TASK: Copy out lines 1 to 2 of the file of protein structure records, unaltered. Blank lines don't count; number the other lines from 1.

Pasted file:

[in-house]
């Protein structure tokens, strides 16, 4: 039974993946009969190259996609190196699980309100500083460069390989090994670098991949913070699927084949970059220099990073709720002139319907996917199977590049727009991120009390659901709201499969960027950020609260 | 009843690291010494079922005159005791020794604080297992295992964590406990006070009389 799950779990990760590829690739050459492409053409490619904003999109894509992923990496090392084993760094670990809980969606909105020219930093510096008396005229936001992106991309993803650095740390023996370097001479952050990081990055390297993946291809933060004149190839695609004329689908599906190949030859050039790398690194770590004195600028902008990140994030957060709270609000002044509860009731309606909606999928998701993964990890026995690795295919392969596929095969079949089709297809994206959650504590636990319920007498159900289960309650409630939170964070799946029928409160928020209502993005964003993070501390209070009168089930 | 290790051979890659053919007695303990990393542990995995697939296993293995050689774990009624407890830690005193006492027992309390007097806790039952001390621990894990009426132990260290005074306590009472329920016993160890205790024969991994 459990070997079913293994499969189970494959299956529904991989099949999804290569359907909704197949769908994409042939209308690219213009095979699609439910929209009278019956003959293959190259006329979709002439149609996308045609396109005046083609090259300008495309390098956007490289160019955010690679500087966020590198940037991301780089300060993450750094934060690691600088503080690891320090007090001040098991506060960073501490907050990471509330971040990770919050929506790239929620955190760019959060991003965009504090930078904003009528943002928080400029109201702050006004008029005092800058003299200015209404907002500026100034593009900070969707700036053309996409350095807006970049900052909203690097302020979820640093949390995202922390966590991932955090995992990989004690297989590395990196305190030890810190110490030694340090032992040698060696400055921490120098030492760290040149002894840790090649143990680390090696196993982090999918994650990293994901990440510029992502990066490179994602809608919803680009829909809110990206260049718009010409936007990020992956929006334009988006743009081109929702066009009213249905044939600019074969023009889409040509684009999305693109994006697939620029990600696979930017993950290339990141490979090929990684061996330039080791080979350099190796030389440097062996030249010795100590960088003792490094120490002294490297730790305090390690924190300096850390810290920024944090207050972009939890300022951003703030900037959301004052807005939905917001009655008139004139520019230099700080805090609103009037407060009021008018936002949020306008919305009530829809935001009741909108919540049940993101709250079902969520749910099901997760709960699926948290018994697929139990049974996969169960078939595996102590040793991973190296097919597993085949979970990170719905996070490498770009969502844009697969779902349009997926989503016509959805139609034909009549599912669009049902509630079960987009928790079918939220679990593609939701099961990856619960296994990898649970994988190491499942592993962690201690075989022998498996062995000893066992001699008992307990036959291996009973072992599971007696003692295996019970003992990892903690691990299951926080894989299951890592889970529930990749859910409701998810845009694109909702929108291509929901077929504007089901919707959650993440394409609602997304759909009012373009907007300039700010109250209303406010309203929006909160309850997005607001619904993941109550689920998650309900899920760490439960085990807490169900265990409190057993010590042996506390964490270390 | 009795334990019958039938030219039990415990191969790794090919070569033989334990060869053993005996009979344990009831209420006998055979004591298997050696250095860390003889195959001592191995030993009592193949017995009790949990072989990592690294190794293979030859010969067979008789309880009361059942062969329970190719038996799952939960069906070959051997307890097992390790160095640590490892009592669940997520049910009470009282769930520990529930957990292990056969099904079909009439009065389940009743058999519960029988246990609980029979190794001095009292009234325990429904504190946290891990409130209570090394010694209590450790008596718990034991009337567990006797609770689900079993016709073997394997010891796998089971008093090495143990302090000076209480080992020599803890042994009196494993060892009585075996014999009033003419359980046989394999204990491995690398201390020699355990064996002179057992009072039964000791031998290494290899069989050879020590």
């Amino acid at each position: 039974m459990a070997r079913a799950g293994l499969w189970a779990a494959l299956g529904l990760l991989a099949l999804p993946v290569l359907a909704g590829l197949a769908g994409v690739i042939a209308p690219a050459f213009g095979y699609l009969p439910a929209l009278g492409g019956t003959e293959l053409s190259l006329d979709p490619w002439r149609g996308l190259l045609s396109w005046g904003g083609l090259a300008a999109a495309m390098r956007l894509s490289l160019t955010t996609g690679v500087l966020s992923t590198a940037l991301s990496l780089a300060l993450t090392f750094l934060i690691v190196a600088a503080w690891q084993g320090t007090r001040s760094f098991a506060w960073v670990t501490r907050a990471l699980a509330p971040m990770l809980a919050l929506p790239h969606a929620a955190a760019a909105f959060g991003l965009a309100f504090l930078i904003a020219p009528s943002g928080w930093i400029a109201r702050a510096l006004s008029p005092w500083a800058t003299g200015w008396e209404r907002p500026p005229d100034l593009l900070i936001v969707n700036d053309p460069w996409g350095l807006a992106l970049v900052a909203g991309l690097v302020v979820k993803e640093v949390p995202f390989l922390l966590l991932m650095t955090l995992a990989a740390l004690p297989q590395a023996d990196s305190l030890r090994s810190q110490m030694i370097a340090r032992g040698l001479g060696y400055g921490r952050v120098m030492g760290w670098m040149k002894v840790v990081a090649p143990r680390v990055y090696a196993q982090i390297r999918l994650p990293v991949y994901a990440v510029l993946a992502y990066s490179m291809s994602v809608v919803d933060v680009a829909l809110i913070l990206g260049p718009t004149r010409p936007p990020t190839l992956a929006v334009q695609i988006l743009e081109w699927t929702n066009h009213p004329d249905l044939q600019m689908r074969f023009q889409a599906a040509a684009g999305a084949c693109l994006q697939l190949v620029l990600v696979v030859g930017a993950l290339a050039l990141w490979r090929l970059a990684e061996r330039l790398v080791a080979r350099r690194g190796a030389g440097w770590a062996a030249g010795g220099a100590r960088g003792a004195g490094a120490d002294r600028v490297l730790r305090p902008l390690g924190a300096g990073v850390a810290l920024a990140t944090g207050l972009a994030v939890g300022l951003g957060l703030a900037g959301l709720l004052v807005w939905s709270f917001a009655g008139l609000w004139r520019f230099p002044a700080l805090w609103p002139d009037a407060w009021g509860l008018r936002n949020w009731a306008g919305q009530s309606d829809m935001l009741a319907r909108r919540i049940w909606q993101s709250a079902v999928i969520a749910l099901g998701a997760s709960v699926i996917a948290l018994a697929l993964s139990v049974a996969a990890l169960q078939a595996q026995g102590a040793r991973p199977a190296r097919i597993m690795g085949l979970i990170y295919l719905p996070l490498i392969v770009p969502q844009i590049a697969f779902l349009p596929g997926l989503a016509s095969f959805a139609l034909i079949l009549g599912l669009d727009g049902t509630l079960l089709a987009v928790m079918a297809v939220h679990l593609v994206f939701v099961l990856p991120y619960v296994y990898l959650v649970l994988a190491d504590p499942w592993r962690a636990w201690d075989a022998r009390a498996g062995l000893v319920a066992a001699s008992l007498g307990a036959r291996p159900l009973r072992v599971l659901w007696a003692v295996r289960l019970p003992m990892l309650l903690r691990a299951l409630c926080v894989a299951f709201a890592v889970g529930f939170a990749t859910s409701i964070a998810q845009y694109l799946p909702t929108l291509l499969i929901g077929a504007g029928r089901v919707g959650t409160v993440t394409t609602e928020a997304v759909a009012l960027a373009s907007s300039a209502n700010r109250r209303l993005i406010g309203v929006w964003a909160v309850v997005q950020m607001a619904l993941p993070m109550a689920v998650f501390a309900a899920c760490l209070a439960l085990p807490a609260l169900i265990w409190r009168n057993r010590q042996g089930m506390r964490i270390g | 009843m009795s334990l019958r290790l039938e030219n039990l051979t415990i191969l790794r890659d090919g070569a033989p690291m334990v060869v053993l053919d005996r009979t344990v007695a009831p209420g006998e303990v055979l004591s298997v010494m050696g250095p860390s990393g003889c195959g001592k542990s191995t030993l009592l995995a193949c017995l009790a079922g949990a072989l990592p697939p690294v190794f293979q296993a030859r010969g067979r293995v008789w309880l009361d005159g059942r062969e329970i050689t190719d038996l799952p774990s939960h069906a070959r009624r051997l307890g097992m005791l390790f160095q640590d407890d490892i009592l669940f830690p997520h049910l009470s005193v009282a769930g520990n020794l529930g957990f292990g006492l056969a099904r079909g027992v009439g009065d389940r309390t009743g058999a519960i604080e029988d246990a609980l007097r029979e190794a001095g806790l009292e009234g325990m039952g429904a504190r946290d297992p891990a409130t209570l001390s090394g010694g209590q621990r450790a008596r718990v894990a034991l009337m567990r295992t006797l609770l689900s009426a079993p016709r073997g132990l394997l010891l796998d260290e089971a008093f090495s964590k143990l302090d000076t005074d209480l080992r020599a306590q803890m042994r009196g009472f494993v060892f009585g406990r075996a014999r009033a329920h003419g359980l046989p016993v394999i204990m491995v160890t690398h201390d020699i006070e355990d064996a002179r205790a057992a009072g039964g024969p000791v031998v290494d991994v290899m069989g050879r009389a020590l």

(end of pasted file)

[in-house]
């Protein structure tokens, strides 16, 4: 039974993946009969190259996609190196699980309100500083460069390989090994670098991949913070699927084949970059220099990073709720002139319907996917199977590049727009991120009390659901709201499969960027950020609260 | 009843690291010494079922005159005791020794604080297992295992964590406990006070009389 799950779990990760590829690739050459492409053409490619904003999109894509992923990496090392084993760094670990809980969606909105020219930093510096008396005229936001992106991309993803650095740390023996370097001479952050990081990055390297993946291809933060004149190839695609004329689908599906190949030859050039790398690194770590004195600028902008990140994030957060709270609000002044509860009731309606909606999928998701993964990890026995690795295919392969596929095969079949089709297809994206959650504590636990319920007498159900289960309650409630939170964070799946029928409160928020209502993005964003993070501390209070009168089930 | 290790051979890659053919007695303990990393542990995995697939296993293995050689774990009624407890830690005193006492027992309390007097806790039952001390621990894990009426132990260290005074306590009472329920016993160890205790024969991994 459990070997079913293994499969189970494959299956529904991989099949999804290569359907909704197949769908994409042939209308690219213009095979699609439910929209009278019956003959293959190259006329979709002439149609996308045609396109005046083609090259300008495309390098956007490289160019955010690679500087966020590198940037991301780089300060993450750094934060690691600088503080690891320090007090001040098991506060960073501490907050990471509330971040990770919050929506790239929620955190760019959060991003965009504090930078904003009528943002928080400029109201702050006004008029005092800058003299200015209404907002500026100034593009900070969707700036053309996409350095807006970049900052909203690097302020979820640093949390995202922390966590991932955090995992990989004690297989590395990196305190030890810190110490030694340090032992040698060696400055921490120098030492760290040149002894840790090649143990680390090696196993982090999918994650990293994901990440510029992502990066490179994602809608919803680009829909809110990206260049718009010409936007990020992956929006334009988006743009081109929702066009009213249905044939600019074969023009889409040509684009999305693109994006697939620029990600696979930017993950290339990141490979090929990684061996330039080791080979350099190796030389440097062996030249010795100590960088003792490094120490002294490297730790305090390690924190300096850390810290920024944090207050972009939890300022951003703030900037959301004052807005939905917001009655008139004139520019230099700080805090609103009037407060009021008018936002949020306008919305009530829809935001009741909108919540049940993101709250079902969520749910099901997760709960699926948290018994697929139990049974996969169960078939595996102590040793991973190296097919597993085949979970990170719905996070490498770009969502844009697969779902349009997926989503016509959805139609034909009549599912669009049902509630079960987009928790079918939220679990593609939701099961990856619960296994990898649970994988190491499942592993962690201690075989022998498996062995000893066992001699008992307990036959291996009973072992599971007696003692295996019970003992990892903690691990299951926080894989299951890592889970529930990749859910409701998810845009694109909702929108291509929901077929504007089901919707959650993440394409609602997304759909009012373009907007300039700010109250209303406010309203929006909160309850997005607001619904993941109550689920998650309900899920760490439960085990807490169900265990409190057993010590042996506390964490270390 | 009795334990019958039938030219039990415990191969790794090919070569033989334990060869053993005996009979344990009831209420006998055979004591298997050696250095860390003889195959001592191995030993009592193949017995009790949990072989990592690294190794293979030859010969067979008789309880009361059942062969329970190719038996799952939960069906070959051997307890097992390790160095640590490892009592669940997520049910009470009282769930520990529930957990292990056969099904079909009439009065389940009743058999519960029988246990609980029979190794001095009292009234325990429904504190946290891990409130209570090394010694209590450790008596718990034991009337567990006797609770689900079993016709073997394997010891796998089971008093090495143990302090000076209480080992020599803890042994009196494993060892009585075996014999009033003419359980046989394999204990491995690398201390020699355990064996002179057992009072039964000791031998290494290899069989050879020590």